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United States v. Ramos.

No. 23-6071. 12/15/2023. W.D.Okla. Judge Murphy. Qualified Immunity—Excessive Force—Fourth Amendment—Summary Judgment—Collateral Order Doctrine.

December 15, 2023

Officer Puentes responded to a call about a public disturbance at the Hop & Sack Convenience Store. Puentes observed two men having a physical altercation in the parking lot. He separated the combatants, and as Puentes was pulling Ramos off to the side, Ramos turned and lightly tapped him on his right cheek. Puentes arrested Ramos for assault and battery on a police officer. Puentes then decided to impound Ramos’s vehicle. Puentes asked Ramos if he needed anything out of his truck. Ramos said he had everything he needed and indicated the truck belonged to his mother, Juanes. Ramos asked if he could call Juanes to pick up the truck, but Puentes never called Juanes, despite admitting he could have obtained her phone number from Ramos. Ramos left with another officer for the jail, and Puentes obtained a written statement from the store clerk but did not ask for her permission to tow Ramos’s truck. Puentes conducted an inventory search in anticipation of the truck’s impoundment that revealed a machine gun and ammunition. Ramos was charged with unlawful possession of a machine gun and being a felon illegally in possession of ammunition. He moved to suppress the machine gun and ammunition, asserting the truck’s impoundment violated the Fourth Amendment because it was not consistent with standardized policy and was not supported by a reasonable, non-pretextual community-caretaking rationale. The district court denied the motion, and Ramos entered a conditional guilty plea to unlawful possession of a machine gun.

On appeal, Ramos argued that the district court erred in denying his suppression motion because the machine gun was the product of an illegal search. Here, absent a search warrant, the search of Ramos’s truck was reasonable only if it fell within the community-caretaking exception to the Fourth Amendment’s warrant requirement, which allows law enforcement to impound an automobile and, in connection with the impoundment, inventory the vehicle’s contents. To be consistent with the Fourth Amendment, such an impoundment must be justified by a reasonable, non-pretextual community-caretaking rationale and a standardized police policy. To determine whether an impoundment was a reasonable exercise of community-caretaking, courts examine five factors under United States v. Sanders, 796 F.3d 1241, 1243 (10th Cir. 2015): (1) whether the vehicle is on public or private property; (2) if on private property, whether the property owner has been consulted; (3) whether an alternative to impoundment exists, such as another person capable of driving the vehicle; (4) whether the vehicle is implicated in a crime; and (5) whether the vehicle’s owner and/or driver have consented to the impoundment. The district court found that the first three factors weighed in favor of impoundment. The government conceded, and the district court recognized, that the fourth and fifth factors weighed against impoundment. As to the first factor, Ramos’s truck was legally parked in a private parking lot and was not obstructing traffic. Under Tenth Circuit precedent, the private nature of the property weighs against impoundment, and that factor is entitled to more than a little weight. As to the second factor, public safety and convenience are less likely to be at risk when a vehicle is located on private property, especially when the private property owner does not object to the vehicle’s presence. Here, it is undisputed that the store owner, manager, and clerk were not consulted about towing or leaving Ramos’s truck in the parking lot, and the record conclusively establishes that consultation with the private property owner would not have been difficult. Accordingly, this factor weighs against the reasonableness of the impoundment of Ramos’s truck. As to the third factor, neither the district court nor the government identified a valid impediment to granting Ramos’s request to call Juanes to come and get the truck. Because each of the five Sanders factors weighs against the reasonableness of the community-caretaking-based impoundment of Ramos’s truck, the impoundment was not reasonable, it violated the Fourth Amendment, and the district court erred in denying the suppression motion. Accordingly, the Tenth Circuit did not resolve whether the impoundment of Ramos’s truck was consistent with police policy.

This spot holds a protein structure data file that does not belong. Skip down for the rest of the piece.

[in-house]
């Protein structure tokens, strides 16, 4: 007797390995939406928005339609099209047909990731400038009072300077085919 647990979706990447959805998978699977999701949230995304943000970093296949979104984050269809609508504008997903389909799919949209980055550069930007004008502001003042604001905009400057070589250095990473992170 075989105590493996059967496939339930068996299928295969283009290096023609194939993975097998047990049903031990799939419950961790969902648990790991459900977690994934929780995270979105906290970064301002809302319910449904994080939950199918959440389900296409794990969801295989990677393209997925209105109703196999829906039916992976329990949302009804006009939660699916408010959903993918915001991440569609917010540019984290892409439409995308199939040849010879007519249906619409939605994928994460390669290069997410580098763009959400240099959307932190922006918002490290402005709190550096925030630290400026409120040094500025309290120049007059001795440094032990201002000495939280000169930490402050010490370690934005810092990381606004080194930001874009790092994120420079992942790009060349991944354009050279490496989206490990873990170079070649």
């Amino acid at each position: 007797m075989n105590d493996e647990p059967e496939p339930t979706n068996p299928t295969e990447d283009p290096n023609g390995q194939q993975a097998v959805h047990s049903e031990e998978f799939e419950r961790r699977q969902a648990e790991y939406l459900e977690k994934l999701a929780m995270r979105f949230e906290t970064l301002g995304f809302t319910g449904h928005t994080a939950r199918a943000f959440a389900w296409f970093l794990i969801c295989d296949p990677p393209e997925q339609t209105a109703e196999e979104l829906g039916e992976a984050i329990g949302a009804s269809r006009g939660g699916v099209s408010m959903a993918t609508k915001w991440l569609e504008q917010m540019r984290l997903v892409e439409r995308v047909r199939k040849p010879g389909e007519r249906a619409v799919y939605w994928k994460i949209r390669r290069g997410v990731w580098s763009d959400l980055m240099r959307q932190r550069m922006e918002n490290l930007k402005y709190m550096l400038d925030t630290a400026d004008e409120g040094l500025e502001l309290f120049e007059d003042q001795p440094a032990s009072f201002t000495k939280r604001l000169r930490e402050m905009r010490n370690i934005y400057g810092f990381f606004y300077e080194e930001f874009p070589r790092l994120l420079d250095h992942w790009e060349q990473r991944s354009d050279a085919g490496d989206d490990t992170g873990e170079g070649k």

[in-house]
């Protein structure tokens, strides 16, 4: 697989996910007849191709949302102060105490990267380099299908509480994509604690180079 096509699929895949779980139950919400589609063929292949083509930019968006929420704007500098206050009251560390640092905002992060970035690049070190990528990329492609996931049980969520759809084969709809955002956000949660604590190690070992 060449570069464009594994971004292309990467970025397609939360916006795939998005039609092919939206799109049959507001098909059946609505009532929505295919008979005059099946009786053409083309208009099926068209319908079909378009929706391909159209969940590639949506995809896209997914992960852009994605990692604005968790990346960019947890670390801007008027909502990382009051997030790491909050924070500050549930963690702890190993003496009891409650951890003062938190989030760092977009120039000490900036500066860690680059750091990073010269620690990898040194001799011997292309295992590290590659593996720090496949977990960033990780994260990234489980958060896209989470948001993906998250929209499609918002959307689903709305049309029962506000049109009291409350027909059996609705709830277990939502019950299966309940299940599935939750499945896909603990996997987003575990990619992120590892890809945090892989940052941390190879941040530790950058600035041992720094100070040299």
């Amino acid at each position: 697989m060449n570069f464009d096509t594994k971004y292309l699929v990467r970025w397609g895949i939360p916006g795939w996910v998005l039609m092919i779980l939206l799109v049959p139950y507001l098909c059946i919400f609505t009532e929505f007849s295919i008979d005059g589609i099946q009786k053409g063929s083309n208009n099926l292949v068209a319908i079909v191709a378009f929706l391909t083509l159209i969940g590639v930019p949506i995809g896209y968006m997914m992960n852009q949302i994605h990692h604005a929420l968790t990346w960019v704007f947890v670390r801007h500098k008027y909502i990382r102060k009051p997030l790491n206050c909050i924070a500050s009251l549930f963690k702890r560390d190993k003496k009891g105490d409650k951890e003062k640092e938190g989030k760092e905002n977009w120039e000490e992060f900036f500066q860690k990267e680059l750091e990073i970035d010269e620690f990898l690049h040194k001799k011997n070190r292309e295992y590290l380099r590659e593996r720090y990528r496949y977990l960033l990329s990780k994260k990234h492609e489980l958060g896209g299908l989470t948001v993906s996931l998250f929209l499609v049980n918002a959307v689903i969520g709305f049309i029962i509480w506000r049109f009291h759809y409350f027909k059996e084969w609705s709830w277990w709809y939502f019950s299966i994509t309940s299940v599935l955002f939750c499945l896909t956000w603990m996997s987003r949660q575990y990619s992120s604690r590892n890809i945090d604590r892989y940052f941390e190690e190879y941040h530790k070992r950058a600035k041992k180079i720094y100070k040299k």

The order denying Ramos’s suppression motion was reversed and the matter was remanded for further proceedings.

Official US Court of Appeals for the Tenth Circuit proceedings can be found at the US Court of Appeals for the Tenth Circuit website.

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